SPOKANE, Wash. - With Washington Governor Jay Inslee and Idaho Governor Brad Little issuing stay at home orders during the coronavirus outbreak, they've both released lists of what is deemed an essential business in their respective states. 

You can read those lists here (Washington & Idaho), and you'll notice there are a lot of similarities: such as health care workers, first responders and grocery store workers. 

However, there is at least one glaring difference between the two: firearm businesses. 

Gun shops in Washington have been shut down during Governor Inslee's order, but just 20 miles to the east of Spokane in Idaho, gun shops are open for business. 

"It's a violation of people's Second Amendment rights," Owner of Sharp Shooting Indoor Range and Gun Shop Robin Ball said on Thursday. "But it's also a violation under the Washington State Constitution. So I hope our elected officials see that and reverse that decision. But we're doing our best to fill the customers' needs and stay within the limit of the law."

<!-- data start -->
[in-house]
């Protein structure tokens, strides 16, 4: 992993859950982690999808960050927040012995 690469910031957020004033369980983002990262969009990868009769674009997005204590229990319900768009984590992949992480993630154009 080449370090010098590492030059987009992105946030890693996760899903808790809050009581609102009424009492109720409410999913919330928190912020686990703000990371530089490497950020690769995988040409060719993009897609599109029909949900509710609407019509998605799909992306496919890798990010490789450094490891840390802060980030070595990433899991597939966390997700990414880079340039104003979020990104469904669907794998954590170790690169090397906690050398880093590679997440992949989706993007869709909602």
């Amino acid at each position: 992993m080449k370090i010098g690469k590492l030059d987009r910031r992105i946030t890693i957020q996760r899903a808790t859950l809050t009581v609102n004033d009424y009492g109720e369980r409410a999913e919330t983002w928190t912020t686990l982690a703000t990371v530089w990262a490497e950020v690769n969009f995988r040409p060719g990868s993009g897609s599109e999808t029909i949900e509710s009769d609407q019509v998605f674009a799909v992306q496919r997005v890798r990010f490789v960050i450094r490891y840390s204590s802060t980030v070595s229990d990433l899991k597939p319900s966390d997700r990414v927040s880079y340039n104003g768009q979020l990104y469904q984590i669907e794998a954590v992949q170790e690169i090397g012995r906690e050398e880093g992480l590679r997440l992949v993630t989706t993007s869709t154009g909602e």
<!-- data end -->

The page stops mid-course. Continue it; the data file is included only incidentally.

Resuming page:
Sharp Shooting is still providing background checks for customers who began the process prior to the shut down and they are also fulfilling online orders one customer at a time.

For more information on services that will and will not be impacted at the shop, CLICK HERE. 

I reached out to both the offices of Gov. Inslee and Gov. Little on Thursday to see if there was a specific reason for the decision of labeling a gun shop either essential or non-essential. 

Gov. Inslee's office didn't have an immediate answer specifically related to why gun shops were deemed non-essential, other than pointing to the guidelines of other retail stores where they believe people would be making unnecessary contact. However, they said they'd look into it and I'll let you know about any future updates I receive. 

Gov. Little's office basically told me that gun shops are considered essential businesses in Idaho and are open because the state wants to fully uphold the Second Amendment, even during times of emergency. 

As for Washington, one thing Robin has already done, and something any business owner can do if they don't agree with being considered non-essential, is filing for inclusion of you business as essential. Robin told me she submitted her business and immediately received a response, however, the response basically stated that they've received a lot of submissions and it could take a while to hear back. 

If you'd like to file your business for inclusion on the essential business list in Washington during the shutdown, CLICK HERE.